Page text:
Under EPA’s model rule and proposed federal plan, NGCC units subject to the Clean Power Plan that exceed a 50 percent capacity factor on a net basis over the compliance period will receive allocations from this output-based set-aside for the portion of their generation that is above 50 percent. (In the final rule, NGCC capacity factors are determined using net summer capacity, not nameplate capacity.) Each NGCC will be assessed based on its performance from the previous compliance period (e.g., for the 2025-2027 compliance period, the average capacity factor over the 2022-2024 compliance period is used). Any MWh generated at or above a 50 percent capacity factor over this entire multi-year period becomes eligible generation. The number of available output-based allowances is calculated by multiplying the total eligible generation at an NGCC unit during the previous compliance period by the new source performance rate for NGCCs (1,030 lbs per MWh).
EPA has capped the size of the output-based set-aside at the number of allowances that each state would be eligible for if all existing NGCC units were to increase generation to a 60 percent capacity factor compared to their 2012 baseline. This cap is calculated once and is held constant throughout all compliance periods, which means as the mass goals decrease over the compliance period, the output-based set-asides will make up an increasingly larger share of available allowances. If, due to the cap, there is a shortage of allowances available to eligible NGCCs, the allowances will be distributed to each NGCC on a pro-rata basis. Any leftover allowances will be returned to the historical generation pool and distributed to all covered sources.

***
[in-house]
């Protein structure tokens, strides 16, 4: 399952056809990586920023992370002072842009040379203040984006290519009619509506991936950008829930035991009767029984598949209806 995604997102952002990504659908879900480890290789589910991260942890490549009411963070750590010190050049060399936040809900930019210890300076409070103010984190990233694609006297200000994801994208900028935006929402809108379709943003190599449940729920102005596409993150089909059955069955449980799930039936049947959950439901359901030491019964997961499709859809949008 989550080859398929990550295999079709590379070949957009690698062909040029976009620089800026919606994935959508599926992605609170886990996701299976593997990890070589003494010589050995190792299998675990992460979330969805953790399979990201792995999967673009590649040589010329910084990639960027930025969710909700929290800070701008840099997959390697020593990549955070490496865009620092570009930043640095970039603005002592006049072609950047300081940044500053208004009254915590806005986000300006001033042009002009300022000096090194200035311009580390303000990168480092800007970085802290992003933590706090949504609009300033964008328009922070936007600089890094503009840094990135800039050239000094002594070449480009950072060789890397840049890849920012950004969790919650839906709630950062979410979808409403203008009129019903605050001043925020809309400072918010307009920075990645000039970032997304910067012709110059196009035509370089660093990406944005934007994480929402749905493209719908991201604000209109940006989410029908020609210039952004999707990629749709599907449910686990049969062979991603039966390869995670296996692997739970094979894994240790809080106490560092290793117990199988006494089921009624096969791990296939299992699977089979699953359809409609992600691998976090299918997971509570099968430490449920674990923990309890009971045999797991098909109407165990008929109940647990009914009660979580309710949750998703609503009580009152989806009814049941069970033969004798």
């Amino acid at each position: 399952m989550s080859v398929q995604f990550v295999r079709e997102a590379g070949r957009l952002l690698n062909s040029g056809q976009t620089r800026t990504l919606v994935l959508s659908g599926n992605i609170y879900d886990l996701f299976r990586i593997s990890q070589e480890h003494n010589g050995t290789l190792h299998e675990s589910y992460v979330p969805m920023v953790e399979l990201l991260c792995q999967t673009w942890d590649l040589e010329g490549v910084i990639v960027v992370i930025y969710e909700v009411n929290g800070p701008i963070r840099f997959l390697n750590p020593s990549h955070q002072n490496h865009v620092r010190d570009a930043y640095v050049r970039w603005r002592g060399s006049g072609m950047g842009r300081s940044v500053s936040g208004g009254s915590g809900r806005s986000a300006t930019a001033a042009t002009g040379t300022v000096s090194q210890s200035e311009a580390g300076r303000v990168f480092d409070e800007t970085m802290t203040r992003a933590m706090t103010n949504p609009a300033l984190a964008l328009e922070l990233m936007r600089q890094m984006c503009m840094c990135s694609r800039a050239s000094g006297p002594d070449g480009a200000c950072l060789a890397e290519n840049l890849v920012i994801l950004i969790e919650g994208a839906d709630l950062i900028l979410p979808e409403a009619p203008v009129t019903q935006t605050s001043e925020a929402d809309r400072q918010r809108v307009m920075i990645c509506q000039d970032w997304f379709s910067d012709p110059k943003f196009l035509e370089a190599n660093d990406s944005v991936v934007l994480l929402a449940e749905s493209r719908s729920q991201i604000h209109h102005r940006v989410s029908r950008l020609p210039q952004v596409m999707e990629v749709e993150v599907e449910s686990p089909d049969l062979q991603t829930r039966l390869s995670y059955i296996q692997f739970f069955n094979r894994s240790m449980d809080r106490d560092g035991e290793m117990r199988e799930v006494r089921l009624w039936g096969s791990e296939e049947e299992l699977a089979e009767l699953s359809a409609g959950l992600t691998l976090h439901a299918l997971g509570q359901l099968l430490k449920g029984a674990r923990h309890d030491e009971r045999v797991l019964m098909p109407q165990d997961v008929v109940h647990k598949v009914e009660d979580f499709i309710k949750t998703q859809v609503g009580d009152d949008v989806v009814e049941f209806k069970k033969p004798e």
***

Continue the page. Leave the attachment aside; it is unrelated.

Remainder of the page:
Renewable energy set-asides
Renewable energy generators that are eligible to produce ERCs (i.e., on-shore wind, solar, geothermal, tidal, or hydro units built on or after January 1, 2013) are eligible to receive allowances from the renewable energy set-aside. EPA proposes to set aside 5 percent of a state’s allowance pool in an account from which developers of qualified renewable projects could apply to receive allowances based on the projected generation from their projects. These allowances are allocated prior to each compliance period. The renewable project must be located in the mass-based state for which the set-aside has been designated and would not be eligible to produce ERCs in a rate-based state even if the project were electrically connected to the rate-based state.
Allowances are distributed according to a pro-rata share of the projected MWh of each approved renewable generator. If fewer allowances are sought than are available, an approved generator would get the full number of allowances requested. After each year, renewable generators must submit their actual generation data to EPA. If a generator did not achieve the projected generation, the unfulfilled MWh are subtracted from the available set-asides for the next generation year. Other harsher penalties exist for renewable generators that consistently over-predict their generation.
EPA believes this set-aside encourages early deployment of renewable energy projects by lowering the marginal cost of production of these resources within a state. EPA also believes that this set-aside will help minimize leakage by making renewable energy more competitive with new sources. Moreover, the total number of allowances in the renewable energy set-aside pool will actually grow over time as the allowances allocated to retiring units must ultimately be deposited into this pool (as explained below).
Distribution of allowances based on historical generation